Sustaining the Suwannee
An expedition down Florida’s wild blackwater river.
The Suwannee River stretches 246 miles over sandy banks and limestone bluffs from southeastern Georgia all the way to the Gulf of Mexico.
Each area of the Suwannee has its own significance. The upper Suwannee area is a unique geological and historical waterway. The middle Suwannee area is an example of how humans have altered and impacted the natural water system. The lower Suwannee area shows how changing conditions upriver combined with global climate change is influencing coastal ecosystems.
Click on the sections below to explore the Suwannee River.
The upper Suwannee River, also known as a “blackwater river,” forms as it drains from the Okefenokee Swamp on an unimpeded path to the Gulf of Mexico. The river carved its way through the region’s unique geologic history long before humans ever inhabited its banks, but the story of the Suwannee can’t be told without the people who have lived along Florida’s wild river.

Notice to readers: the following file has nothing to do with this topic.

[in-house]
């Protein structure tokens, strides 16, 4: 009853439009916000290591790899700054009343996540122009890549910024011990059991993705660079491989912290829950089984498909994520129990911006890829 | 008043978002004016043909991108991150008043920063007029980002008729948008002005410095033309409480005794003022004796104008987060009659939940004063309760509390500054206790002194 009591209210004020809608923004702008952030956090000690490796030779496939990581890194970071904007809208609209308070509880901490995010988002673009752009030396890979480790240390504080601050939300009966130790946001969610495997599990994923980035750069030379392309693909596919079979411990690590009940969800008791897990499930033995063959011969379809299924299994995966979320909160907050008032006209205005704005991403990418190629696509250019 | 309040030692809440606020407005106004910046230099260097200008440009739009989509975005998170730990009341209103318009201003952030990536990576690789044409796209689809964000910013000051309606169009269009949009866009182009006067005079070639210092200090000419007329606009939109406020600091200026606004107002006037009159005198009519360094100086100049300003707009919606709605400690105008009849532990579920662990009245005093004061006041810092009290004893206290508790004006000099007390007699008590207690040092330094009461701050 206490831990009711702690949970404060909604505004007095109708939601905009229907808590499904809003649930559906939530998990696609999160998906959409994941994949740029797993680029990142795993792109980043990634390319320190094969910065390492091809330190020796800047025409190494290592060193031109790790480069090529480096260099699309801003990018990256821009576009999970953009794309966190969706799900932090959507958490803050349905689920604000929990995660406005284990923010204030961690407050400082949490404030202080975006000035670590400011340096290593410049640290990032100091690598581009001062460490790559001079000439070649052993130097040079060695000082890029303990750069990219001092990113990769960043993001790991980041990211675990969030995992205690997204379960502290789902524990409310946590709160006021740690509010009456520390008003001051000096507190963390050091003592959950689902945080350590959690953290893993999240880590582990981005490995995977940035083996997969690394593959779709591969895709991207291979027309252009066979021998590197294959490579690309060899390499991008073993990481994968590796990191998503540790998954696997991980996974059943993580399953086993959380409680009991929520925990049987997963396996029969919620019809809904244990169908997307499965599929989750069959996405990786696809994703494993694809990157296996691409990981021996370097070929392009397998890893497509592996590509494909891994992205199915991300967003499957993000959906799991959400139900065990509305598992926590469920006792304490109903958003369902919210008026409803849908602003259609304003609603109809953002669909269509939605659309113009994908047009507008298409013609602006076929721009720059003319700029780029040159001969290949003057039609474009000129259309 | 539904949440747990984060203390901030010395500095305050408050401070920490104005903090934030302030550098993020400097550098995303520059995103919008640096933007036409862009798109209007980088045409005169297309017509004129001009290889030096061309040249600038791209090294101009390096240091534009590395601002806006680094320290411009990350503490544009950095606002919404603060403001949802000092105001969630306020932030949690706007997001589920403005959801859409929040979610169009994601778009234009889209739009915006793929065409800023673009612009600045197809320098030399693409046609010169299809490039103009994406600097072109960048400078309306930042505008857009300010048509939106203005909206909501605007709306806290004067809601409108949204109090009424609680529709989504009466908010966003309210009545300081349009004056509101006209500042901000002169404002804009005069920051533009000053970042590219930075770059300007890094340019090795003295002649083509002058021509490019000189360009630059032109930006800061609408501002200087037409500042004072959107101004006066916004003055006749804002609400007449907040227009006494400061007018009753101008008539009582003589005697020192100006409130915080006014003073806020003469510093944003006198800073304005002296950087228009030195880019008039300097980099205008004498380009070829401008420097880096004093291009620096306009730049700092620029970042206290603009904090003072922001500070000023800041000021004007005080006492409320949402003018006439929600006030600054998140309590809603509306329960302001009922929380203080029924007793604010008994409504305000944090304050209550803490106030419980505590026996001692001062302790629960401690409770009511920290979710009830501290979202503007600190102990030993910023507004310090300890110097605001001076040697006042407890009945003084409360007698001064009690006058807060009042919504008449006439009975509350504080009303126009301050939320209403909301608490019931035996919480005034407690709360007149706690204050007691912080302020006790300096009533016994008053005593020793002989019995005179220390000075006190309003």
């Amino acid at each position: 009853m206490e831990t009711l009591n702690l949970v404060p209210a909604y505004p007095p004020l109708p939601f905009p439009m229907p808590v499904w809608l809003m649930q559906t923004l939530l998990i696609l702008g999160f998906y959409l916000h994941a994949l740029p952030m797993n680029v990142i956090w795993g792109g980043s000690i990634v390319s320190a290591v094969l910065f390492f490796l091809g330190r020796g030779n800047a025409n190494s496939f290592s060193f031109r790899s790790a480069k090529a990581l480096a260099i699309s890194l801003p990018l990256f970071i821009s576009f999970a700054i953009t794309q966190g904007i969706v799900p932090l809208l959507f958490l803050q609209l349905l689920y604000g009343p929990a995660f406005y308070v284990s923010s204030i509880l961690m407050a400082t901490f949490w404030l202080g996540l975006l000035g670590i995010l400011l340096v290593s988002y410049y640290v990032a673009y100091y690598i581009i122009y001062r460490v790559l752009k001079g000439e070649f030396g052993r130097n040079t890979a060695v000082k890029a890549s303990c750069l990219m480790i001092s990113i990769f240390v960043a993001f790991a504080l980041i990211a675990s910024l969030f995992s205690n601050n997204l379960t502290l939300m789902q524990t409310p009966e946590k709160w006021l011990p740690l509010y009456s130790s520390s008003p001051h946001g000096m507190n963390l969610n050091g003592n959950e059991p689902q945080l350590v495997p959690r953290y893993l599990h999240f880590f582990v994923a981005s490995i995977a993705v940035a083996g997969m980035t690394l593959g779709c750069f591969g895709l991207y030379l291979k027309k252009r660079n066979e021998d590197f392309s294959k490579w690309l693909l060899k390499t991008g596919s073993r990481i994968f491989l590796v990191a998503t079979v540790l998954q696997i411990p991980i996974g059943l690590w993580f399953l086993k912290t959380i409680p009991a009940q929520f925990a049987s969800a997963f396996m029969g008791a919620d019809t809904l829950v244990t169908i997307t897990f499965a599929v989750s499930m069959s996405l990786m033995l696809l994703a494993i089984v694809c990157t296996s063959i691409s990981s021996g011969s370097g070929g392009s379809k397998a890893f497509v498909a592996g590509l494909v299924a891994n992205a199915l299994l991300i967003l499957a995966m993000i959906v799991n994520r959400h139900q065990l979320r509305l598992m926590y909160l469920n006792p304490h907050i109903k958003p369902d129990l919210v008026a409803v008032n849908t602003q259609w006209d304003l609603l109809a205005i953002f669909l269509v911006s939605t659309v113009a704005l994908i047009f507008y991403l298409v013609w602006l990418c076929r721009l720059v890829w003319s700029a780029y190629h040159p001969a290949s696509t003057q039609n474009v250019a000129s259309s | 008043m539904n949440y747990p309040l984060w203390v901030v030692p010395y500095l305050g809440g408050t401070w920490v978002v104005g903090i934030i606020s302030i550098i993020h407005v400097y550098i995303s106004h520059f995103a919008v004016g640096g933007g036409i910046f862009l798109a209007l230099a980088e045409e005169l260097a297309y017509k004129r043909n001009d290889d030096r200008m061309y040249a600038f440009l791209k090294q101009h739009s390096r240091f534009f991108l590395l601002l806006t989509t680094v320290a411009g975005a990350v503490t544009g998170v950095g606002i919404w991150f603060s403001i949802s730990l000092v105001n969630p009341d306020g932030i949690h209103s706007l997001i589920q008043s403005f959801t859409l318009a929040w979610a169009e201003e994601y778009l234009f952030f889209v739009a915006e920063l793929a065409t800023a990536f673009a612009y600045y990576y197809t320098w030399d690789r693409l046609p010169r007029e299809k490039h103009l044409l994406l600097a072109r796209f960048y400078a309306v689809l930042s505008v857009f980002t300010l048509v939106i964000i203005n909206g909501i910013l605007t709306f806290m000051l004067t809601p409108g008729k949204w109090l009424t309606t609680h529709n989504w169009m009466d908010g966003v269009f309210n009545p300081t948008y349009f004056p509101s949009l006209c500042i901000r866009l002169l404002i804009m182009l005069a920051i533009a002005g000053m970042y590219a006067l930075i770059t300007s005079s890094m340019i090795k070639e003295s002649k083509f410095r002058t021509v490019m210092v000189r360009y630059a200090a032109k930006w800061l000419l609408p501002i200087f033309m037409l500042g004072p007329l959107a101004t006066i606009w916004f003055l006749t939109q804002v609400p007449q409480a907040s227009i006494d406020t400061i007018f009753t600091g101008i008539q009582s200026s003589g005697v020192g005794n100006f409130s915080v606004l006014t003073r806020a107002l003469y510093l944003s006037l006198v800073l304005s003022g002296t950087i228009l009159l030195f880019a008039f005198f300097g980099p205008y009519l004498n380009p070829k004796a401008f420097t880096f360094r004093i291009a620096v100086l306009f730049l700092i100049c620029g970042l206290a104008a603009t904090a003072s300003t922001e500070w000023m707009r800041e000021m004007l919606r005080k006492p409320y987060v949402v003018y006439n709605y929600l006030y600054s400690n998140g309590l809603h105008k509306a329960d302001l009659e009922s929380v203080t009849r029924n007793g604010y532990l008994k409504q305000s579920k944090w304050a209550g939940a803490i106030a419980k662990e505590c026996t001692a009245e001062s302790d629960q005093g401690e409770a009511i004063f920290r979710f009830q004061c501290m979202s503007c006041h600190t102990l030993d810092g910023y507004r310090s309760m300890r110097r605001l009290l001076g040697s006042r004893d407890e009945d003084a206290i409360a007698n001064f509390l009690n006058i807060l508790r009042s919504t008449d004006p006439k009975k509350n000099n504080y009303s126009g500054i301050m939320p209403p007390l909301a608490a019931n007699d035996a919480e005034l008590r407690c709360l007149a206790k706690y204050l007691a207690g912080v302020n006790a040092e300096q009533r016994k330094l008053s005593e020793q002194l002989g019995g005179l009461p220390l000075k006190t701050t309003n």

Humans rely on water for agriculture, development and life. Everything in the Suwannee basin is connected to the water that flows in the river and underground, in the aquifer. The aquifer shows how humans are straining the health of these waters.
The Suwannee River has always been characterized by natural change, but human influences are altering the river quickly. Global climate change is expected to cause rising sea levels, increased temperatures and more intense periods of drought and rain. The coastal ecosystem at the mouth of the Suwannee is already showing signs of these effects.
Created by Joshua Baker